Breastfeeding: A Philippine Battleground
Breastfeeding: A Philippine Battleground
MANILA: Nurjana Dones is bucking a trend in the Philippines. Now eight months into her first pregnancy, she decided early on that she would breast-feed her baby.
"I'm convinced this is the only way to feed my child," said Dones, 21. "I don't care about what all those television advertisements are saying: that formula milk will make my child smarter," she said, while waiting for a checkup at a government health center in Quezon City.
Besides health, another factor is money: Dones, who is jobless, cannot afford the $50 a month that formula costs.
Her husband works at a warehouse, earning the minimum wage of less than $200 a month.
Filipino and UN health authorities are heartened by the resolve of mothers like Dones, who make up a dwindling minority as breast-feeding rates decline in the Philippines and throughout Southeast Asia. As economies develop and more women take on full-time jobs outside the home, they have less time to breast-feed and more cash to spend on formula.
In the Philippines, the proportion of babies who are exclusively fed on breast milk in their first six months dropped from 20 percent in 1998 to 16 percent in 2003.
Throughout Southeast Asia, only 61 percent of women breast-feed their babies up to four months and 35 percent up to six months, according to the World Health Organization, or WHO.
But what has health authorities here most concerned is the role of aggressive advertising by formula producers. Now the long-running battle over what companies can say and do to promote commercial substitutes for breast milk has reached the Philippine Supreme Court.
"Infant formula has been glamorized to the point that many mothers are now convinced that it is superior to mother's milk," said Dr. Nicholas Alipui, the Unicef representative to the Philippines. He was referring to advertisements that claim formula milk and follow-on milk - for children one year old or older - make babies smarter.
For instance, Wyeth, a pharmaceutical and nutritional company based in the United States, has been running television advertisements for its Promil brand that feature child prodigies who can paint or play the piano. The ads have become so well known that a Filipino who shows above-average intelligence is often teased as a "Promil kid."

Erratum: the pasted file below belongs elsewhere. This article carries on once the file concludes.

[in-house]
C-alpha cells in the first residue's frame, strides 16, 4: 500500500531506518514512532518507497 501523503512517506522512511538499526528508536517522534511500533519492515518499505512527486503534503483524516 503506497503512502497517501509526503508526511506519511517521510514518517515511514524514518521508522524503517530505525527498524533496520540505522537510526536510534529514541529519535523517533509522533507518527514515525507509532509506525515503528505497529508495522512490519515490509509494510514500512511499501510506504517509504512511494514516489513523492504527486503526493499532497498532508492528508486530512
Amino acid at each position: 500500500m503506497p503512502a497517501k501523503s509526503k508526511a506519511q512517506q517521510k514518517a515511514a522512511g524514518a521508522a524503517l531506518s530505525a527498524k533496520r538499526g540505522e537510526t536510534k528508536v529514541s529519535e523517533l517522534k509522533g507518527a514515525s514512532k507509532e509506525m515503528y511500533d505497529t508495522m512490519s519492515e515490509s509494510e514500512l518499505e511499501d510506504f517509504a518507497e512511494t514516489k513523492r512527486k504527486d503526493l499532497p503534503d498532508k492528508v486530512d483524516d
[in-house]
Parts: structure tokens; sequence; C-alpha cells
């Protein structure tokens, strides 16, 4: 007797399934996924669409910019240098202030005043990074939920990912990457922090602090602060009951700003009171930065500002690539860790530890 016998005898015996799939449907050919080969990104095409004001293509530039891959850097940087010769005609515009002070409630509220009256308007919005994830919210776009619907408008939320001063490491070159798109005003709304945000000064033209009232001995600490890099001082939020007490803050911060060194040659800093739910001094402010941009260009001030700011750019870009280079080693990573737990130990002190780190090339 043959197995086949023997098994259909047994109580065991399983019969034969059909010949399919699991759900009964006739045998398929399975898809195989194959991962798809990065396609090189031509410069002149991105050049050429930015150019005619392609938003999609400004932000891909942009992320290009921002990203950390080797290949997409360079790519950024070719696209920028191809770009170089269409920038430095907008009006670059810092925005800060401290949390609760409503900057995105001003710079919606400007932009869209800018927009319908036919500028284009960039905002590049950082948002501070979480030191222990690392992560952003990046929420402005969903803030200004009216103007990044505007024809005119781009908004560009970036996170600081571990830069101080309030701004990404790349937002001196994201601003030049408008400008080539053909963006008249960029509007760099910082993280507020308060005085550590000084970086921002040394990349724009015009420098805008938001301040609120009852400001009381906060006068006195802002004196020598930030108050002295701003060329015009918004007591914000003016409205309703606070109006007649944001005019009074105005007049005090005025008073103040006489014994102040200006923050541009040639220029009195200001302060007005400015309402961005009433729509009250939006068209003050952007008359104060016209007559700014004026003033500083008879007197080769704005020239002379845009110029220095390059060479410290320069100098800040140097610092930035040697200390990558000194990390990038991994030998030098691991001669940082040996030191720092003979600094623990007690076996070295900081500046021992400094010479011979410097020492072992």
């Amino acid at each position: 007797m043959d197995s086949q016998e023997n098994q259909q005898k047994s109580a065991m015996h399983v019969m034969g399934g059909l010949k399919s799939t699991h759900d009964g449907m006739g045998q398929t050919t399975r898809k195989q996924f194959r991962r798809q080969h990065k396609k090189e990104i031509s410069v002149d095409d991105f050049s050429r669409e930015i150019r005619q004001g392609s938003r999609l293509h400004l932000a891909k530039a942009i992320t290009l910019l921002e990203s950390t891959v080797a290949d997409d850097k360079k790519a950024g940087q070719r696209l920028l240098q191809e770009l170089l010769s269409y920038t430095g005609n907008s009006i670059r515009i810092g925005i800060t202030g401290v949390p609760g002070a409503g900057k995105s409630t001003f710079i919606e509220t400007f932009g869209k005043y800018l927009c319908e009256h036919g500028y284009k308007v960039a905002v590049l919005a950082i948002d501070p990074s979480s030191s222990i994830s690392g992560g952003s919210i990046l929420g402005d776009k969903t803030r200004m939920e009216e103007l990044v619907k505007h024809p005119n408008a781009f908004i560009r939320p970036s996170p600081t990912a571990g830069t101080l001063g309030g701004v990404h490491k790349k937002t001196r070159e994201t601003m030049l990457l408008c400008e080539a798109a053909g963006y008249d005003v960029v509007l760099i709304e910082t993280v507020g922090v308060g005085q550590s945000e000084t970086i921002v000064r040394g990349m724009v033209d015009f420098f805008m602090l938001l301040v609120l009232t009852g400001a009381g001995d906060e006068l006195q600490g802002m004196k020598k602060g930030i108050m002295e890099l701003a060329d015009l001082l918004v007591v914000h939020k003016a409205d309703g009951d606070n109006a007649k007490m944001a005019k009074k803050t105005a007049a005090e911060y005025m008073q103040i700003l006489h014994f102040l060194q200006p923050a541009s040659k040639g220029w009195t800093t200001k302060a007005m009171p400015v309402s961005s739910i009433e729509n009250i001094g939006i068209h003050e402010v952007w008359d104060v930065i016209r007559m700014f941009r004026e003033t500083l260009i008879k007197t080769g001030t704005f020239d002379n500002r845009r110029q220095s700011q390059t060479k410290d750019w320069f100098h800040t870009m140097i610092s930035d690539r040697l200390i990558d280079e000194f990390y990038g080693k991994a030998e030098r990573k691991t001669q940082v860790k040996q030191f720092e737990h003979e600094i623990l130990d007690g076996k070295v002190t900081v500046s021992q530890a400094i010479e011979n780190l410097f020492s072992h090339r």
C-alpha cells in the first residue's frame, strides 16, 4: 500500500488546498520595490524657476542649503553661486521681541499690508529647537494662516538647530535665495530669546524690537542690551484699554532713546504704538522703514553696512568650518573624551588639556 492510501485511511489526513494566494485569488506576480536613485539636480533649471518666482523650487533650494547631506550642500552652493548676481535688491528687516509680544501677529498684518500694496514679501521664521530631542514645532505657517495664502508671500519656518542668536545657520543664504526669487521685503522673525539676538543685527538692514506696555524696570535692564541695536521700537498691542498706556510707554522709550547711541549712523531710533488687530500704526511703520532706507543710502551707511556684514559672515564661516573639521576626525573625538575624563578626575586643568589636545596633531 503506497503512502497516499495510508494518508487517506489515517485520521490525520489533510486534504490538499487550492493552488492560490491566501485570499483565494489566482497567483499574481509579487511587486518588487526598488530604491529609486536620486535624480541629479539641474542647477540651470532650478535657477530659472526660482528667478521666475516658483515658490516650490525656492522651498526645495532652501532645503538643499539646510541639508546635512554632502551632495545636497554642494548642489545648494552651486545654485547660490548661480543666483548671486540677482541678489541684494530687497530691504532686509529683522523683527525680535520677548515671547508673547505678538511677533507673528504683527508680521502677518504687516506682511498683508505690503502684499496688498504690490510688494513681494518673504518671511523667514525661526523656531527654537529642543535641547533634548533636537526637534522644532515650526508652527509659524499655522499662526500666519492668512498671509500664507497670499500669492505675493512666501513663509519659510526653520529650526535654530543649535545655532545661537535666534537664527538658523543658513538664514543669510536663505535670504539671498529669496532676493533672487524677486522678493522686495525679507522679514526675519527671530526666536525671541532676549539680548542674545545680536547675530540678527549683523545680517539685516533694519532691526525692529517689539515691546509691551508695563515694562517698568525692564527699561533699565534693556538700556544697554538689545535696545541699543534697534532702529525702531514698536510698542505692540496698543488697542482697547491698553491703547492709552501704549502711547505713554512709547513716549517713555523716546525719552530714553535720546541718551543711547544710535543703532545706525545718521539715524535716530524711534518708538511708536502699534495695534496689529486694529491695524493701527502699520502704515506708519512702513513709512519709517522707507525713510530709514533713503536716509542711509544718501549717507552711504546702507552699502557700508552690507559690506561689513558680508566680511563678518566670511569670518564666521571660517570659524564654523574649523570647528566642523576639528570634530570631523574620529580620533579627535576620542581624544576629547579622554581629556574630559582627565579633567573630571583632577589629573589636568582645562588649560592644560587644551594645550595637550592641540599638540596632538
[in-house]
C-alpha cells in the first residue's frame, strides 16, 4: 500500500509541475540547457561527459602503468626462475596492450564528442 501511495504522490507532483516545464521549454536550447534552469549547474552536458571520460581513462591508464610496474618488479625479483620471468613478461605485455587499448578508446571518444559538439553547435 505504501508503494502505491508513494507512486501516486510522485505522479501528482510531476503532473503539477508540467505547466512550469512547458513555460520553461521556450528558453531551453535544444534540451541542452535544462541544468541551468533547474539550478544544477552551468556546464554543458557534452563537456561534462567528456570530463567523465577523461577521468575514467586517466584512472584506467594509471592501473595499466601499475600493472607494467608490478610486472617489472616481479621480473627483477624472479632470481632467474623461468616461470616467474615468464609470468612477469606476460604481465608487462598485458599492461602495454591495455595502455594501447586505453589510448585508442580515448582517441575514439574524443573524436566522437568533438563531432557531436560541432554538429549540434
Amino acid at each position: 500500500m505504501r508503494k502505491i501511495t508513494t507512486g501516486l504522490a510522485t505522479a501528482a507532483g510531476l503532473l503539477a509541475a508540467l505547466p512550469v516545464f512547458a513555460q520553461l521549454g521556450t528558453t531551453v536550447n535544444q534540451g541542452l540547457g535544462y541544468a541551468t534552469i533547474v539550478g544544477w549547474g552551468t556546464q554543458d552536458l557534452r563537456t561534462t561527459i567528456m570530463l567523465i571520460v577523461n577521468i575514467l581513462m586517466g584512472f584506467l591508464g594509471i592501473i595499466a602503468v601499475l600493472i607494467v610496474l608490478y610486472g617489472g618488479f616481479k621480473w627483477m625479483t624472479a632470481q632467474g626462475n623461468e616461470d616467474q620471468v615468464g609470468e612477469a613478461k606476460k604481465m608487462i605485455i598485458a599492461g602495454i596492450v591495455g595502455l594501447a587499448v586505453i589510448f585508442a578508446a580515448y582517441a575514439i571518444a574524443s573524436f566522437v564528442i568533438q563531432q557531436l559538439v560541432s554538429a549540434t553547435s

Nothing, Alipui said, could be further from the truth. He said that about 82,000 children under 5 die each year in the Philippines, mainly because of poor nutrition. He cited a WHO statistic that said 16,000 of these deaths are caused by "inappropriate feeding practices, including the use of infant formula."
He and other health officials are concerned that, while infant mortality rates remain high, the benefits of breast milk, such as enhanced immunity for the child, are being lost.
To encourage breast-feeding, the Philippines government enacted a Milk Code in 1986 that regulates the marketing of formula. The code bans advertisements and other promotional activities for formula intended for babies up to 1 year old. Last year, the Philippine Department of Health, concerned about the steady decline in breast-feeding and arguing that formula companies had been violating marketing regulations, revised the code, extending the promotion ban to milk substitutes for children up to 2 years old.
The companies, Wyeth among them, went to the Supreme Court to challenge the revisions, arguing that they were unconstitutional because they restricted free expression and that the health department had exceeded its mandate.
The court issued a temporary restraining order against the new regulations and is expected to rule on their legality within a few weeks.
The companies have said they do not dispute the value of breast milk but that the new regulations unfairly restrict information from reaching women who cannot breast-feed.